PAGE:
3. This is not about you (the NT): As difficult as it may be in the heat of the moment, don’t take your boyfriend’s strong feelings personally. You may justifiably feel aggravated and personally attacked when he explodes. But, save discussion about your feelings on the matter for later (when he has calmed down).
 
 

 

==> More articles on dealing with an angry ASD partner can be found here

How the Symptoms of ASD [level 1] Differ in Women Compared to Men

RE: "How are the symptoms of autism spectrum disorder different in women as compared to men?"

The symptoms of ASD in ladies are not hugely different from those in guys. However, females on the autism spectrum are more likely to camouflage their symptoms. 
 
Common forms of camouflaging include preparing jokes or phrases ahead of time to use in conversation, mimicking the social behavior of others, imitating expressions and gestures, and forcing themselves to make eye contact during conversations.

While both men and women with ASD can camouflage their symptoms, it appears to be more common with the ladies. This could explain why they’re less likely to be diagnosed. Studies suggests that, compared to guys, ladies with ASD have less of a tendency to become hyper-focused on a subject or activity, but have more emotional problems (e.g., depression, anxiety).

Generally speaking, females who have ASD are different, not in the core traits of the disorder, but in how they react to the disorder. They tend to mask their social and communication problems in specific ways that are different from the guys on the spectrum. As a result, ladies are often under-diagnosed, or diagnosed with a different disorder. In either case, many of them struggle to cope with their symptoms without the benefit of needed resources and support.

Studies show that ladies with ASD are different from female NTs in how their brains analyze social information. Amazingly, the brain of a woman with ASD is more like the brain of an NT male than that of an autistic male.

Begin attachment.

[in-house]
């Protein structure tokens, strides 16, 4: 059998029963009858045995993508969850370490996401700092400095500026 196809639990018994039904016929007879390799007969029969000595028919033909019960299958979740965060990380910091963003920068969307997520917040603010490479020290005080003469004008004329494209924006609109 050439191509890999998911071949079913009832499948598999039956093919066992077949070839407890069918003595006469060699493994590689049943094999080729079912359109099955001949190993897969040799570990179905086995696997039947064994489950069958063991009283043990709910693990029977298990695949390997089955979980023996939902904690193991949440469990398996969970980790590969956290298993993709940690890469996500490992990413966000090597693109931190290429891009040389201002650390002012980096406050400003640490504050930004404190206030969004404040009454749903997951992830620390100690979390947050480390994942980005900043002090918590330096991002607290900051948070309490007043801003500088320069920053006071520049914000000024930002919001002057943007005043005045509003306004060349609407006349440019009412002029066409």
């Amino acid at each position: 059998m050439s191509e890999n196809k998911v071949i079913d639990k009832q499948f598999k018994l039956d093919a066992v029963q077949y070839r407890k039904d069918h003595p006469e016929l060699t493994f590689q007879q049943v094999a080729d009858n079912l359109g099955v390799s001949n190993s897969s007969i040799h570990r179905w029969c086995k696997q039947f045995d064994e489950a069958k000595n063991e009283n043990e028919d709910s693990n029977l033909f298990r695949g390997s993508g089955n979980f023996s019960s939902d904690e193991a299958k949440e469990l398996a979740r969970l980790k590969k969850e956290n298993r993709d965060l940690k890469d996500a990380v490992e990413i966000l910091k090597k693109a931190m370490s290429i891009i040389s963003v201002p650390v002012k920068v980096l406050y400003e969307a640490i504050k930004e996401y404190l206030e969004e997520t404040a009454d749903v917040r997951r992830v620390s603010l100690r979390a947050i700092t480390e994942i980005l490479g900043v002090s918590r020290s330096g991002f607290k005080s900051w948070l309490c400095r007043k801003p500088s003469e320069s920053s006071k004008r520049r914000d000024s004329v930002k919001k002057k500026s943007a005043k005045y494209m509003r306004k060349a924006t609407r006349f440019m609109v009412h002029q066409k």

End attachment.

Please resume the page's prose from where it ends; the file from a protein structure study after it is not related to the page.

Early in life, females with ASD show a greater desire to connect with others. Their interests are more similar to those of NTs. They are more likely to engage in pretend play (characteristic of girls, in general). Also, they are less drawn to repetitive behaviors. Even though they may not be as socially active as NT girls, they often have intense friendships with girls who provide compassion and guidance in social situations.

Girls, and later grown women, often develop coping strategies that cover-up the trouble they have “fitting-in.” They often use imitation or imagination, identifying with other female role-models in an effort to learn how to “act” socially. They figure out the best way to remain undetected by studying social situations and practicing appropriate ways of behaving.

Being well behaved and compliant at school furthers the development and refinement of social skills for these young girls. As a result, they stand out less than boys with ASD. Girls on the spectrum tend to overcome or hide their deficits. As they develop and mature, such deficits appear less pronounced and cause less difficulty for them, in general.

Unlike many autistic guys, ladies with ASD tend to prefer one-on-one social interactions and single friendships (often close and intimate). Although they may have difficulty in group situations, they can be very good at relating directly to one person. They tend to be less solitary than guys with ASD, and are more likely to seek out relationships with the opposite sex, moving towards long-term romantic relationships.

Women on the autism spectrum are more sensitive to emotions in others than guys with ASD. Ironically, the desire in autistic ladies to connect is frequently painful as they encounter ASD-related social and communication problems. 

Loneliness is a common complaint amongst these women. More than 65% of adults with ASD report suicidal thoughts - of this percentage, 77% are females. Clearly, ladies on the spectrum think, feel and act differently than their male counterparts. But it’s different - not necessarily better.

Women are often under-represented in individuals who have a diagnosis of ASD when higher IQ is factored in. This means that of those with a higher intelligence level, women are less likely to be given a diagnosis of ASD. This may be because women with higher intelligence can use their intelligence to develop coping strategies and to learn ways to navigate their life experiences despite their ASD symptoms.